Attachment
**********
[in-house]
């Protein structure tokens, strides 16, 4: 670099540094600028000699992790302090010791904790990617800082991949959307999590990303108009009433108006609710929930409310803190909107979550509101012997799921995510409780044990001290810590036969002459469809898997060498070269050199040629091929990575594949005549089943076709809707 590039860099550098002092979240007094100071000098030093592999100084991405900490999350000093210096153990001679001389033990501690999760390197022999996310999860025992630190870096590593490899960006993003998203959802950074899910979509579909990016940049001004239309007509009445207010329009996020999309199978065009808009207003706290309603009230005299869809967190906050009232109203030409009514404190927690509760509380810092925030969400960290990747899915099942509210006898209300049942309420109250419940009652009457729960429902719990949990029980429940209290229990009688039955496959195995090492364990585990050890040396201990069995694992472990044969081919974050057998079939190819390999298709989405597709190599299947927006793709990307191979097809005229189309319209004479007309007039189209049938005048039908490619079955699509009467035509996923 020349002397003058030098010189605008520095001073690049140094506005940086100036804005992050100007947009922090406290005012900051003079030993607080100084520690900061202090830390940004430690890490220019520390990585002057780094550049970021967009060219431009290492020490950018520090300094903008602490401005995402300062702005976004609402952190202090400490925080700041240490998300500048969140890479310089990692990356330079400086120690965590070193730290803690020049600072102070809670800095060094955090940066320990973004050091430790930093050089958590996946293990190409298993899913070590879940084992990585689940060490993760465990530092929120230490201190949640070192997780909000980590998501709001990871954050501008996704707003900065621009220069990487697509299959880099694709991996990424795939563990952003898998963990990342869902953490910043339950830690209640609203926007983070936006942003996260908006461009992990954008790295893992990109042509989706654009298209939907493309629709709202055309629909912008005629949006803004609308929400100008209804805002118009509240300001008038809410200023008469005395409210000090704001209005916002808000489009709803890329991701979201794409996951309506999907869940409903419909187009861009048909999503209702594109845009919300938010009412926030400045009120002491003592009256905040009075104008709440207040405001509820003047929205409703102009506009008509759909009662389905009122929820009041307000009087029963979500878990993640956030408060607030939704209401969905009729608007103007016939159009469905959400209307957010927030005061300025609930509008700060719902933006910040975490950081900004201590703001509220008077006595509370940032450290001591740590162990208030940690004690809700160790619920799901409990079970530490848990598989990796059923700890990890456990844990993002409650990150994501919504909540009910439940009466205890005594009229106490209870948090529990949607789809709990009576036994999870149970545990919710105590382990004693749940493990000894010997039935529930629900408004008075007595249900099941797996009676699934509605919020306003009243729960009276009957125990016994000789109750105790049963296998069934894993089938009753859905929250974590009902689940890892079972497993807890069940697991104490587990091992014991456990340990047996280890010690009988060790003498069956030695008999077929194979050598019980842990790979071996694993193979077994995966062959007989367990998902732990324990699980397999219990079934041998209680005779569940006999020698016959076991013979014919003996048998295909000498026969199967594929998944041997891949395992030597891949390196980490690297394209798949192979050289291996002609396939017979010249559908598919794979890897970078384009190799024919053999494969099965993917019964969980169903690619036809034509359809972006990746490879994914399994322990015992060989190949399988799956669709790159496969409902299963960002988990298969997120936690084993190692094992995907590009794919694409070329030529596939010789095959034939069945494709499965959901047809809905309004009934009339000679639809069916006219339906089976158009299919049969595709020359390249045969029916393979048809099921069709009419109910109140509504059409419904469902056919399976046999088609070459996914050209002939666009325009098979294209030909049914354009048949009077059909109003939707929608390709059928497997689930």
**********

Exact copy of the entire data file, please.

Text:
[in-house]
């Protein structure tokens, strides 16, 4: 670099540094600028000699992790302090010791904790990617800082991949959307999590990303108009009433108006609710929930409310803190909107979550509101012997799921995510409780044990001290810590036969002459469809898997060498070269050199040629091929990575594949005549089943076709809707 590039860099550098002092979240007094100071000098030093592999100084991405900490999350000093210096153990001679001389033990501690999760390197022999996310999860025992630190870096590593490899960006993003998203959802950074899910979509579909990016940049001004239309007509009445207010329009996020999309199978065009808009207003706290309603009230005299869809967190906050009232109203030409009514404190927690509760509380810092925030969400960290990747899915099942509210006898209300049942309420109250419940009652009457729960429902719990949990029980429940209290229990009688039955496959195995090492364990585990050890040396201990069995694992472990044969081919974050057998079939190819390999298709989405597709190599299947927006793709990307191979097809005229189309319209004479007309007039189209049938005048039908490619079955699509009467035509996923 020349002397003058030098010189605008520095001073690049140094506005940086100036804005992050100007947009922090406290005012900051003079030993607080100084520690900061202090830390940004430690890490220019520390990585002057780094550049970021967009060219431009290492020490950018520090300094903008602490401005995402300062702005976004609402952190202090400490925080700041240490998300500048969140890479310089990692990356330079400086120690965590070193730290803690020049600072102070809670800095060094955090940066320990973004050091430790930093050089958590996946293990190409298993899913070590879940084992990585689940060490993760465990530092929120230490201190949640070192997780909000980590998501709001990871954050501008996704707003900065621009220069990487697509299959880099694709991996990424795939563990952003898998963990990342869902953490910043339950830690209640609203926007983070936006942003996260908006461009992990954008790295893992990109042509989706654009298209939907493309629709709202055309629909912008005629949006803004609308929400100008209804805002118009509240300001008038809410200023008469005395409210000090704001209005916002808000489009709803890329991701979201794409996951309506999907869940409903419909187009861009048909999503209702594109845009919300938010009412926030400045009120002491003592009256905040009075104008709440207040405001509820003047929205409703102009506009008509759909009662389905009122929820009041307000009087029963979500878990993640956030408060607030939704209401969905009729608007103007016939159009469905959400209307957010927030005061300025609930509008700060719902933006910040975490950081900004201590703001509220008077006595509370940032450290001591740590162990208030940690004690809700160790619920799901409990079970530490848990598989990796059923700890990890456990844990993002409650990150994501919504909540009910439940009466205890005594009229106490209870948090529990949607789809709990009576036994999870149970545990919710105590382990004693749940493990000894010997039935529930629900408004008075007595249900099941797996009676699934509605919020306003009243729960009276009957125990016994000789109750105790049963296998069934894993089938009753859905929250974590009902689940890892079972497993807890069940697991104490587990091992014991456990340990047996280890010690009988060790003498069956030695008999077929194979050598019980842990790979071996694993193979077994995966062959007989367990998902732990324990699980397999219990079934041998209680005779569940006999020698016959076991013979014919003996048998295909000498026969199967594929998944041997891949395992030597891949390196980490690297394209798949192979050289291996002609396939017979010249559908598919794979890897970078384009190799024919053999494969099965993917019964969980169903690619036809034509359809972006990746490879994914399994322990015992060989190949399988799956669709790159496969409902299963960002988990298969997120936690084993190692094992995907590009794919694409070329030529596939010789095959034939069945494709499965959901047809809905309004009934009339000679639809069916006219339906089976158009299919049969595709020359390249045969029916393979048809099921069709009419109910109140509504059409419904469902056919399976046999088609070459996914050209002939666009325009098979294209030909049914354009048949009077059909109003939707929608390709059928497997689930």